Work Abroad but earn in USD

Thursday, April 27, 2006

Keeping Argentina a Secret

There was a comment just posted to my previous post about the Washington Post article. I wanted to repost it here and then comment.

Reader's Comment

Interesting article. Part of me doesn't like seeing this stuff, but I suppose it's good for BA at the end of the day, which is good. The average person attracted to BA by reading this story in the Washington Post has got to be preferable to the avergae person attracted there by reading the recent story in New York Magazine.

Buenos Aires Is No Longer A Secret

Over the last three years (but especially over the last 6 months) there have been so many stories about Buenos Aires and how it is really making a comeback -- and becoming an expat paradise. The fact is, the secret is out. I suppose you could consider me and everyone else blogging about Buenos Aires as part of "the problem", since there are hundreds of people reading this blog everyday, figuring out what a great place Buenos Aires is.

I don't think it really makes sense to try and keep it a secret though. If you look around the world at the type of people who usually emigrate, the vast majority are economically distressed people at the bottom of the society's social ladder. The well-off are not usually anxious to leave a country that's allowed them to do well. This is why you'll see countries with reactionary anti-immigrant politics as they attempt to keep out the "foreign hordes" of uneducated people who flock to a country in search of better opportunity.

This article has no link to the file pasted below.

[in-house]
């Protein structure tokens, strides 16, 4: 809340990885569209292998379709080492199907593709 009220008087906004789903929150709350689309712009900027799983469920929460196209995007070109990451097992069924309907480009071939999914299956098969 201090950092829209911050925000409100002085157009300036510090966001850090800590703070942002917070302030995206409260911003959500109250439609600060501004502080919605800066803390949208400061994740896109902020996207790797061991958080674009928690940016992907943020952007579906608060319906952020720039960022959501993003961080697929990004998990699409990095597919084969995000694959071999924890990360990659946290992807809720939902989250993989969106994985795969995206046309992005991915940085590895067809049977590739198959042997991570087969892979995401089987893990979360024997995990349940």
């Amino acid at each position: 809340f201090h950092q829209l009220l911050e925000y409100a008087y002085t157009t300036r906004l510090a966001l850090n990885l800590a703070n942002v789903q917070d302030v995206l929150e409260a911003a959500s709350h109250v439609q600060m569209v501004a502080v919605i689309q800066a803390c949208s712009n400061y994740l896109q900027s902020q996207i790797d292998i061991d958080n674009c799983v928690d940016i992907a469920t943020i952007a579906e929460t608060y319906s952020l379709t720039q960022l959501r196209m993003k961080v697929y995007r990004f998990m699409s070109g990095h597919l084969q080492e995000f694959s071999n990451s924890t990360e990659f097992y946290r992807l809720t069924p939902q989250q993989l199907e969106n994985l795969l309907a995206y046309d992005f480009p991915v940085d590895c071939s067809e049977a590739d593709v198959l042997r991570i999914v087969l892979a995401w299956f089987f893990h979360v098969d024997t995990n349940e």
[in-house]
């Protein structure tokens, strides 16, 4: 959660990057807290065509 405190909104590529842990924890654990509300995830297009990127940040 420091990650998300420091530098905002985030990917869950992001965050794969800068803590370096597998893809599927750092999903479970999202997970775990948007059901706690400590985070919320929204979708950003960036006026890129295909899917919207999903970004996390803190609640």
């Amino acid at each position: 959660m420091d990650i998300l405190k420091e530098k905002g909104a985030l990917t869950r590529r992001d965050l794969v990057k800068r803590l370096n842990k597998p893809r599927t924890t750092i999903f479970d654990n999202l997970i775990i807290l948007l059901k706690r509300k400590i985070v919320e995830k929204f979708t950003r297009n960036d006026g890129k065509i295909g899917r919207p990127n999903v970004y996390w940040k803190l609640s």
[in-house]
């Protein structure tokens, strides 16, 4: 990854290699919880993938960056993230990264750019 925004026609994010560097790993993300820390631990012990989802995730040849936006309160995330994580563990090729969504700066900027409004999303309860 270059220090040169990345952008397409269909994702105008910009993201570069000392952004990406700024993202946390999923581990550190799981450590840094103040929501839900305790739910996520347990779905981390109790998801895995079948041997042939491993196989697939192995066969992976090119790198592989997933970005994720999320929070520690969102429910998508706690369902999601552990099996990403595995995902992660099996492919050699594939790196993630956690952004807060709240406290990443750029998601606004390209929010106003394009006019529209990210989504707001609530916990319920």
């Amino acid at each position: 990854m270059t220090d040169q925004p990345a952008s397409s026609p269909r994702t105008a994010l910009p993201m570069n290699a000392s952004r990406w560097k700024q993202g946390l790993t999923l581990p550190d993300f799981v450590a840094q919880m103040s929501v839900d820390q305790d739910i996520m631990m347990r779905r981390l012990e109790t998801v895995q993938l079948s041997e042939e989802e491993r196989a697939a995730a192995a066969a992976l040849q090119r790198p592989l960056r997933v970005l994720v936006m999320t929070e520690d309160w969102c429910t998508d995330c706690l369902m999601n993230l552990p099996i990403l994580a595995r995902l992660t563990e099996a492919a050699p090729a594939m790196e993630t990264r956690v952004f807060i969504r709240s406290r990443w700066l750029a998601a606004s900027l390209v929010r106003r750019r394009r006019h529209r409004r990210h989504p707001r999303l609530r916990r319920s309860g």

Why We're Coming

What's happening here in Buenos Aires is a different animal, however. You have a lot of unskilled immigrants coming here, sure, but you also have a lot of successful and well-off people who are coming here. They're doing this not because they want to be paid more (because that won't happen), but because they like the lifestyle and the culture. I really disagree a lot with what the Argentine in the Washington Post article said about how people are coming here just for the cheap living. That is certainly a part of the equation, but by no means the main reason. If we all wanted cheap living, we could all just move to Bombay. The reason people are here is because of the culture, not in spite of it.